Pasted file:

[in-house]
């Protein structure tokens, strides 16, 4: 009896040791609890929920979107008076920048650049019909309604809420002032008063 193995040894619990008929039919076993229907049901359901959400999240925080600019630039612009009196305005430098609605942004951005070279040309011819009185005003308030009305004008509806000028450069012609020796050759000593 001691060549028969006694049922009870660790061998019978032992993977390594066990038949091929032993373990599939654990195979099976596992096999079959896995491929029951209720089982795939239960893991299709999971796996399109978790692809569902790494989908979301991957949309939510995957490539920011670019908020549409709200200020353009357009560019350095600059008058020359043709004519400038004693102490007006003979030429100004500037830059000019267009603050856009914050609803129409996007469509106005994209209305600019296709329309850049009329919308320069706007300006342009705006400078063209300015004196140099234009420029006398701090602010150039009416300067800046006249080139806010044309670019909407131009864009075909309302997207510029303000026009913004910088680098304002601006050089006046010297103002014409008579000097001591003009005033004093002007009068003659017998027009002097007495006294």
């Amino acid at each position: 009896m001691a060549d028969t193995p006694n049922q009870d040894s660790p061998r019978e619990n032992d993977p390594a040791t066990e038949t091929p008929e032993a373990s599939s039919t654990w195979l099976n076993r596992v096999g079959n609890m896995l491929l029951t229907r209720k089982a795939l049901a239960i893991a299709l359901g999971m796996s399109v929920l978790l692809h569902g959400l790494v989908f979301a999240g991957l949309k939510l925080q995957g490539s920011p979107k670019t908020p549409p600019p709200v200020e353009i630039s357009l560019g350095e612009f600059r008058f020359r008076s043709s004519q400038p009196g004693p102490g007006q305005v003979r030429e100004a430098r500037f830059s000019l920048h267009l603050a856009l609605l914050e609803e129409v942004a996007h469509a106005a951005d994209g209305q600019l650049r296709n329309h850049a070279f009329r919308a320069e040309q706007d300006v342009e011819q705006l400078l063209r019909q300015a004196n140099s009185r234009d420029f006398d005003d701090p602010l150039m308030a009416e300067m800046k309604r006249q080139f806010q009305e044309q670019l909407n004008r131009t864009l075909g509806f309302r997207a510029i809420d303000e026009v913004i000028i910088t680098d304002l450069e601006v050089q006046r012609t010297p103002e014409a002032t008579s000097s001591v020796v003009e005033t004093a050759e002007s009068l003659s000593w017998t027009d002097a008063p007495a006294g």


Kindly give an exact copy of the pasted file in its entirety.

[in-house]
């Protein structure tokens, strides 16, 4: 009896040791609890929920979107008076920048650049019909309604809420002032008063 193995040894619990008929039919076993229907049901359901959400999240925080600019630039612009009196305005430098609605942004951005070279040309011819009185005003308030009305004008509806000028450069012609020796050759000593 001691060549028969006694049922009870660790061998019978032992993977390594066990038949091929032993373990599939654990195979099976596992096999079959896995491929029951209720089982795939239960893991299709999971796996399109978790692809569902790494989908979301991957949309939510995957490539920011670019908020549409709200200020353009357009560019350095600059008058020359043709004519400038004693102490007006003979030429100004500037830059000019267009603050856009914050609803129409996007469509106005994209209305600019296709329309850049009329919308320069706007300006342009705006400078063209300015004196140099234009420029006398701090602010150039009416300067800046006249080139806010044309670019909407131009864009075909309302997207510029303000026009913004910088680098304002601006050089006046010297103002014409008579000097001591003009005033004093002007009068003659017998027009002097007495006294």
């Amino acid at each position: 009896m001691a060549d028969t193995p006694n049922q009870d040894s660790p061998r019978e619990n032992d993977p390594a040791t066990e038949t091929p008929e032993a373990s599939s039919t654990w195979l099976n076993r596992v096999g079959n609890m896995l491929l029951t229907r209720k089982a795939l049901a239960i893991a299709l359901g999971m796996s399109v929920l978790l692809h569902g959400l790494v989908f979301a999240g991957l949309k939510l925080q995957g490539s920011p979107k670019t908020p549409p600019p709200v200020e353009i630039s357009l560019g350095e612009f600059r008058f020359r008076s043709s004519q400038p009196g004693p102490g007006q305005v003979r030429e100004a430098r500037f830059s000019l920048h267009l603050a856009l609605l914050e609803e129409v942004a996007h469509a106005a951005d994209g209305q600019l650049r296709n329309h850049a070279f009329r919308a320069e040309q706007d300006v342009e011819q705006l400078l063209r019909q300015a004196n140099s009185r234009d420029f006398d005003d701090p602010l150039m308030a009416e300067m800046k309604r006249q080139f806010q009305e044309q670019l909407n004008r131009t864009l075909g509806f309302r997207a510029i809420d303000e026009v913004i000028i910088t680098d304002l450069e601006v050089q006046r012609t010297p103002e014409a002032t008579s000097s001591v020796v003009e005033t004093a050759e002007s009068l003659s000593w017998t027009d002097a008063p007495a006294g």